|In Praise of Instant Communications|
|By Joe Bouchard|
Some news really takes us by surprise. An example of this is the August 23, 2011 earthquake with the epicenter in Virginia.
Being approximately 800 linear miles from the epicenter, I was not directly impacted. However, there were reports of tremors from as far away as Detroit. In this earthquake post mortem, Still, distance did not mitigate the fact that I had a personal stake in the tectonic activity. I had two good friends (and trusted colleagues) from Virginia who may have been in harm’s way.
Years ago, to find out about the safety of someone far away, it would be a touch and go situation with a telephone. Upon hearing about the earthquake, I sent out a quick email. With today’s technology, I was able to get some answers in a near instant. One of my friends e-mailed back within a minute and announced his safety.
One of our chief tools in maintaining order in the prison is communications. I believe that communications is a weapon in the war against disorder. Without communications, our efforts are blunted. Here are some incarnations of exchanging information.
Audio – There are two basic instant communication methods are aided by electronics. They are personal protection devices (PPDs) and radios.
Consider the personal protection device. Some may call it a panic button, others may use a more colloquial term. Nevertheless, its utility is valuable. If you’re in distress, you pull the pin and a signal sounds in central control. Instantly, the equipment reveals the location of the duress.
The other method of instant audio communications is an old mainstay - the radio. A mentor of mine once used the radio when a prisoner was becoming agitated in the school building. He depressed of the microphone button and said that a specifically named prisoner is being sent back to his unit now. That was an instant message to all staff that had radios. They were to be on the lookout for a specific prisoner leaving the school building. And the prisoner got some instant communications, too. The offender realized that he had little choice but to leave immediately.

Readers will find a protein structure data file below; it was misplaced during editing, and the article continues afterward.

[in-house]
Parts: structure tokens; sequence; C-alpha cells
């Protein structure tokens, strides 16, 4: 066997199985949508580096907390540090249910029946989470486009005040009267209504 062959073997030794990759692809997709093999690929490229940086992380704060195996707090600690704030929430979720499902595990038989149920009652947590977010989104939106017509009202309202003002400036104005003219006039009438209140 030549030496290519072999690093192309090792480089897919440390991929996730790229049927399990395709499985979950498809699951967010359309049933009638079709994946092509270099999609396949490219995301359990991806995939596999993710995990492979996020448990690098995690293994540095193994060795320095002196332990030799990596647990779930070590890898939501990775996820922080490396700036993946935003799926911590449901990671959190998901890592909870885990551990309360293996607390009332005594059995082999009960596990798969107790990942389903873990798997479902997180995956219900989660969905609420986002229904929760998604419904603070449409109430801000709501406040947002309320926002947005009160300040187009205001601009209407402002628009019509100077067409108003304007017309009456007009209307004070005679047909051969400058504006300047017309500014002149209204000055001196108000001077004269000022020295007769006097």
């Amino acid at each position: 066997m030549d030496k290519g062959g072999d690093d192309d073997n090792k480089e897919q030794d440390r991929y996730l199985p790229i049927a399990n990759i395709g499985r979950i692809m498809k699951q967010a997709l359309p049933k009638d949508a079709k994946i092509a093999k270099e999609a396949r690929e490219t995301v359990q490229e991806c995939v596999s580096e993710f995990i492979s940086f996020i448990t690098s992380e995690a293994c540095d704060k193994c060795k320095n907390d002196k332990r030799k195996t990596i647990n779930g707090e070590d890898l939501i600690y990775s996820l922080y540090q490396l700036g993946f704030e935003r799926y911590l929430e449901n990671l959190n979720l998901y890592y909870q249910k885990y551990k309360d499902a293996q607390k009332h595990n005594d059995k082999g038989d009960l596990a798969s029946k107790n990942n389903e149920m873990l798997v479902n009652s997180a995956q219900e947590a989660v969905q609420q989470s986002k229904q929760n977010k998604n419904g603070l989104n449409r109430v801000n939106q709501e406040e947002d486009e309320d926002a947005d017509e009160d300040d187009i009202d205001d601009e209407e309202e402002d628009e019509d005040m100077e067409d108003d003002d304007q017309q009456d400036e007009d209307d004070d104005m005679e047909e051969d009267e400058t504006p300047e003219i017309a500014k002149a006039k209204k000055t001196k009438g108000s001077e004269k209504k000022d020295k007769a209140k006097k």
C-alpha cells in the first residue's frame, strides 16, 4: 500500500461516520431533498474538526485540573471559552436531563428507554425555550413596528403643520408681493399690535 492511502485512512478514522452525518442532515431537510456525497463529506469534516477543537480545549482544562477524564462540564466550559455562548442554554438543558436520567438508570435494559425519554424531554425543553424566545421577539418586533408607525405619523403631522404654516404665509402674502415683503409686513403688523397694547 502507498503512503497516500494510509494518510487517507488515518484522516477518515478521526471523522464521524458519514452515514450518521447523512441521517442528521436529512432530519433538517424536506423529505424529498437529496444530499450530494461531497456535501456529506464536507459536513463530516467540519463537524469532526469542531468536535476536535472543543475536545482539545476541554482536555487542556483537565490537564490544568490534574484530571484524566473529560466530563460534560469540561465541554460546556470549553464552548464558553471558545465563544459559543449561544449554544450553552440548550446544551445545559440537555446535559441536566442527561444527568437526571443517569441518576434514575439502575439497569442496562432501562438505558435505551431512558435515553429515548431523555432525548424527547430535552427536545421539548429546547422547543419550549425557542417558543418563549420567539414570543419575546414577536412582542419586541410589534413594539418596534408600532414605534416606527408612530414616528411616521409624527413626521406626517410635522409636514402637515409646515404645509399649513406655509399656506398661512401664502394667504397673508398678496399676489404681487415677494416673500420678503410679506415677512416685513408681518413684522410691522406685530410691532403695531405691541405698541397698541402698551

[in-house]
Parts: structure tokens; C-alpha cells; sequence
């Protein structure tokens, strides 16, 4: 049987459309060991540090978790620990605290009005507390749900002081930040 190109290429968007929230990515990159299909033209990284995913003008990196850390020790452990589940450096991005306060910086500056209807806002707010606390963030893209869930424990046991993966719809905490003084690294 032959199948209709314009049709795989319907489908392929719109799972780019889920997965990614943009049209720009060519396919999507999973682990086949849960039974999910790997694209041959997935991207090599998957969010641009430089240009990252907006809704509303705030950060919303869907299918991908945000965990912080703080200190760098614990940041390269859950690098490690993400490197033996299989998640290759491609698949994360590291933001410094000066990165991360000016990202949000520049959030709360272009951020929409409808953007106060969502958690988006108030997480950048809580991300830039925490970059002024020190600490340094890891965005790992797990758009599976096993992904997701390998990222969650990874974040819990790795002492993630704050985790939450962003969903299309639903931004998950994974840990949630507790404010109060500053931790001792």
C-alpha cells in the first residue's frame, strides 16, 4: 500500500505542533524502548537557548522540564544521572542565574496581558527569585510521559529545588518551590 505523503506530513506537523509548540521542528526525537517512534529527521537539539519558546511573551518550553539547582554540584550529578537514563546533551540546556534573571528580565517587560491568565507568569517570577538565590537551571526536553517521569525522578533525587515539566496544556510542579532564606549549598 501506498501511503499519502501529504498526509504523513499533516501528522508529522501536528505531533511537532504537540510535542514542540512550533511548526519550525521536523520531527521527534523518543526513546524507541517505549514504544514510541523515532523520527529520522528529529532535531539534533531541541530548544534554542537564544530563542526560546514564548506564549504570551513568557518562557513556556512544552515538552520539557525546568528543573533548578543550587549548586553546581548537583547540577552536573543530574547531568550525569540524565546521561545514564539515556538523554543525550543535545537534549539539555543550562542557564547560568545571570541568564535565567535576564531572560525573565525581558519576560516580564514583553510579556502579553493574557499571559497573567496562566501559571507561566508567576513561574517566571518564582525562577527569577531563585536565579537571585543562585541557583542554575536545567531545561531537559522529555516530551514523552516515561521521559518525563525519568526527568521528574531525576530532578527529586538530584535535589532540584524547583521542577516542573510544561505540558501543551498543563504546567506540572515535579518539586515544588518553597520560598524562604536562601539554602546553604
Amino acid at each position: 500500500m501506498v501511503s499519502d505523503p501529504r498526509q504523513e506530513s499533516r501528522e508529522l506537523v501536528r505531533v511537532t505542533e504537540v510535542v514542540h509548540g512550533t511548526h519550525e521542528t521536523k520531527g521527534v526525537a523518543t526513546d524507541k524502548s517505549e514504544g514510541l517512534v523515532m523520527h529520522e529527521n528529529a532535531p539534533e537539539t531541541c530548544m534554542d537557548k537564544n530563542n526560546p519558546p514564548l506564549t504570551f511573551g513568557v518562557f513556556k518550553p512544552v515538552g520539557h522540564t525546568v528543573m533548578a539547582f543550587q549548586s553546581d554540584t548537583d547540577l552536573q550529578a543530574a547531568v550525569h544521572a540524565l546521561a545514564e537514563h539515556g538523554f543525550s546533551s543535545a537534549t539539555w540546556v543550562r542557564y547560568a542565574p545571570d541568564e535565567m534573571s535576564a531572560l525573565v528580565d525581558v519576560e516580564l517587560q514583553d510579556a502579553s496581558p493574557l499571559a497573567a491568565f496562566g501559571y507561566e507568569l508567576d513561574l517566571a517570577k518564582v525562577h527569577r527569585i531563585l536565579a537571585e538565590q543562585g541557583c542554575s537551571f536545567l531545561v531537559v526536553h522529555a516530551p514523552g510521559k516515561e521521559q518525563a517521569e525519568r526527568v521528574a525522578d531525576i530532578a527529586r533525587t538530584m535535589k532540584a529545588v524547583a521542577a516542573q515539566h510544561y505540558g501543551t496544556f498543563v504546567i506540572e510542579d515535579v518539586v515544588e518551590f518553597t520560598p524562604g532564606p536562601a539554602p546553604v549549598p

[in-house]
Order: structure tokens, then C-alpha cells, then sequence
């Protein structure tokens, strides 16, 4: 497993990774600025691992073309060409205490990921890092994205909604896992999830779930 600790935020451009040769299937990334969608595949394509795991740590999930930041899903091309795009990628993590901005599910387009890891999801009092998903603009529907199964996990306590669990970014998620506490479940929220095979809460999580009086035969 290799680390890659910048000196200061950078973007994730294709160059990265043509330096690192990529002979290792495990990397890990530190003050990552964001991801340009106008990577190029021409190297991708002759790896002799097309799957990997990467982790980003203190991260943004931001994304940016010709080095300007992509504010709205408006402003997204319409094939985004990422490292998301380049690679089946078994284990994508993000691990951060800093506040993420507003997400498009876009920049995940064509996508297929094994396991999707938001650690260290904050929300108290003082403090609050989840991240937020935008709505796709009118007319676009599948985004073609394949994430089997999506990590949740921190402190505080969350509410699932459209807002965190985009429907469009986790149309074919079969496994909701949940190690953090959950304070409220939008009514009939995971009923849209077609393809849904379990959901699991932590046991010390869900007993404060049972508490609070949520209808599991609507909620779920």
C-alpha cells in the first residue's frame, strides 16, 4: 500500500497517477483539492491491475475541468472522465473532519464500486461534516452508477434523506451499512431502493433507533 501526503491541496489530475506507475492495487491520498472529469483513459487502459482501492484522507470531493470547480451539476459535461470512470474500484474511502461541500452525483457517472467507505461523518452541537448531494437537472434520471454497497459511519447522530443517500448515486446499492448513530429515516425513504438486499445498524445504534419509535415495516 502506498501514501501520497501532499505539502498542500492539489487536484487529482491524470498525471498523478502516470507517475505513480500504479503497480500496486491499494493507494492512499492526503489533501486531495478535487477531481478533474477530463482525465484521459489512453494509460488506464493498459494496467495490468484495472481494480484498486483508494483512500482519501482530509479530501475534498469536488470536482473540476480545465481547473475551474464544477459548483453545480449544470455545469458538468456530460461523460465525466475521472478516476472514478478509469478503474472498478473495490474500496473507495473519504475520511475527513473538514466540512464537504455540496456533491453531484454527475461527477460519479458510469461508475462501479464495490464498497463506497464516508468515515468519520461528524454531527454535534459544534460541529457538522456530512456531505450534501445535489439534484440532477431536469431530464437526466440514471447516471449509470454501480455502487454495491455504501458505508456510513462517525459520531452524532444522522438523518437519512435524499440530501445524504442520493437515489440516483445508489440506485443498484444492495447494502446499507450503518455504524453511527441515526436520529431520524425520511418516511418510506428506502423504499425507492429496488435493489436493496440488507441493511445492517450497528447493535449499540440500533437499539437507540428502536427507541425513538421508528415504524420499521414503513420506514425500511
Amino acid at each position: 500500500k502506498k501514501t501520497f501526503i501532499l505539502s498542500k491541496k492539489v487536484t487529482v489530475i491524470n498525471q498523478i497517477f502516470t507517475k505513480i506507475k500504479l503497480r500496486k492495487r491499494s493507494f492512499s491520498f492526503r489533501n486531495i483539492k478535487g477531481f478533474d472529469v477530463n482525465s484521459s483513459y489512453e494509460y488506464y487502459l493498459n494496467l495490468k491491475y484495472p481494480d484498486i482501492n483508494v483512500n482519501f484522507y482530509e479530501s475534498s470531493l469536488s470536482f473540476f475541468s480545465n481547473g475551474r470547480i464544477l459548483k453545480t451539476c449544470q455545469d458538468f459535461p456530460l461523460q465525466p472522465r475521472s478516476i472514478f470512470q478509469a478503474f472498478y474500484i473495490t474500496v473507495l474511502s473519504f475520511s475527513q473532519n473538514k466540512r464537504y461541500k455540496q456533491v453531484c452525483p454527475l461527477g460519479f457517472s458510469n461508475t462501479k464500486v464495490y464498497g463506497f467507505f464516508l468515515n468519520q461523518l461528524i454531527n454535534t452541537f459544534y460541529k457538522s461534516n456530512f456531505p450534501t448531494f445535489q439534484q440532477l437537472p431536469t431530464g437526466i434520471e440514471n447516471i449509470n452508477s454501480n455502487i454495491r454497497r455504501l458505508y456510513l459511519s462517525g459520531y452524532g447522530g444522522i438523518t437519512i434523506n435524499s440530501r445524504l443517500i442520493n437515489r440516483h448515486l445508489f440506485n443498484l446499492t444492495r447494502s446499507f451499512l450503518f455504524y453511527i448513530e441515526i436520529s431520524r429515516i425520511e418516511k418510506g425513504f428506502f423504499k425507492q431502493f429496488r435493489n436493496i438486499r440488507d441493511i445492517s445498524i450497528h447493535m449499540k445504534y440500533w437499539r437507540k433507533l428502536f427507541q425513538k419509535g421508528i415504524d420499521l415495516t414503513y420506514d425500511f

In a nonemergency setting, the utility of the radio played forth again this week for me. One lieutenant used his radio to announce that all computers had to be shut down for line maintenance. It was true that this was not a life-threatening event. It was just a matter of proper maintenance of equipment. Some staff who had radios after hearing the transmission utilized another communication skill – the verbal. They went around their respective areas to see if others without radios had received the message.
Video – Communication does not always have to be in sound or words. For example, live-action cameras convey what is going on in real time. I do recall my first week inside the prison when one offender tried to knock me off my square by stating he had seen cameras like the ones in the prison at toy stores. Of course, that was a subtle intimidation tactic that was amply transparent, even to neophytes. The cameras certainly were not from a toy store. As the years rolled on, those cameras have demonstrated quite a utility. The presence of a camera suggests to all that lines of safety are strengthened by communications.
Electronic word – Just as an e-mail can be utilized to check up on friends in Virginia, so, too can emails be used to disseminate useful information department-wide. Some examples of messages that are instant are a lockdown at a local school, a threat in the outside world from a security threat group, and imminent thunderstorm or tornado.
Even with all the advances in modern electric miracles, it comes down to staff using them properly. It is very important to remember that there are several different vines that you need to contact. Also, there is a danger in sending incorrect information.
It is our ability to communicate with each other quickly that allows us to react to dangerous situations. Who knows what the future holds? If you look at the advances in the last 20 years, the sky appears to be the limit. As obvious as it sounds, without quick communications efficient operations and news of a friend safety are less likely.
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